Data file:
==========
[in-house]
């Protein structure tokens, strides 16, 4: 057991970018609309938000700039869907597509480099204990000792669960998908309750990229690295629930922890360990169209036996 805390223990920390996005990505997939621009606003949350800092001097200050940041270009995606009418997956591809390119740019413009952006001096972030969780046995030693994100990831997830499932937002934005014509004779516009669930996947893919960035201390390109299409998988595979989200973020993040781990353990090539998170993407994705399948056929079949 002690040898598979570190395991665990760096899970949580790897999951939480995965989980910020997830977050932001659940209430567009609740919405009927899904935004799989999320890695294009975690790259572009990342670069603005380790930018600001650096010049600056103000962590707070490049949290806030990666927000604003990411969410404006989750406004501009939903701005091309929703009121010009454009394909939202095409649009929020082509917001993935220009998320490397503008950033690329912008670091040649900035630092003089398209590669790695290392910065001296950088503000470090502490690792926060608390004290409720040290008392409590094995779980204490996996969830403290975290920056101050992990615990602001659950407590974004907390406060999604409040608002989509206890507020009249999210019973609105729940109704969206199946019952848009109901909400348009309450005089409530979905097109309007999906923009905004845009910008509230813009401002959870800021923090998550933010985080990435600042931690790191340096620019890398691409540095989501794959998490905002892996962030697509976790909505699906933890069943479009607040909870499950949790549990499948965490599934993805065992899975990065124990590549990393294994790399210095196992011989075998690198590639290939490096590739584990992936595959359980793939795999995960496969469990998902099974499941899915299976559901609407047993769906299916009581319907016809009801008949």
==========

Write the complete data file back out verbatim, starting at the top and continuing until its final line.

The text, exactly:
[in-house]
């Protein structure tokens, strides 16, 4: 057991970018609309938000700039869907597509480099204990000792669960998908309750990229690295629930922890360990169209036996 805390223990920390996005990505997939621009606003949350800092001097200050940041270009995606009418997956591809390119740019413009952006001096972030969780046995030693994100990831997830499932937002934005014509004779516009669930996947893919960035201390390109299409998988595979989200973020993040781990353990090539998170993407994705399948056929079949 002690040898598979570190395991665990760096899970949580790897999951939480995965989980910020997830977050932001659940209430567009609740919405009927899904935004799989999320890695294009975690790259572009990342670069603005380790930018600001650096010049600056103000962590707070490049949290806030990666927000604003990411969410404006989750406004501009939903701005091309929703009121010009454009394909939202095409649009929020082509917001993935220009998320490397503008950033690329912008670091040649900035630092003089398209590669790695290392910065001296950088503000470090502490690792926060608390004290409720040290008392409590094995779980204490996996969830403290975290920056101050992990615990602001659950407590974004907390406060999604409040608002989509206890507020009249999210019973609105729940109704969206199946019952848009109901909400348009309450005089409530979905097109309007999906923009905004845009910008509230813009401002959870800021923090998550933010985080990435600042931690790191340096620019890398691409540095989501794959998490905002892996962030697509976790909505699906933890069943479009607040909870499950949790549990499948965490599934993805065992899975990065124990590549990393294994790399210095196992011989075998690198590639290939490096590739584990992936595959359980793939795999995960496969469990998902099974499941899915299976559901609407047993769906299916009581319907016809009801008949």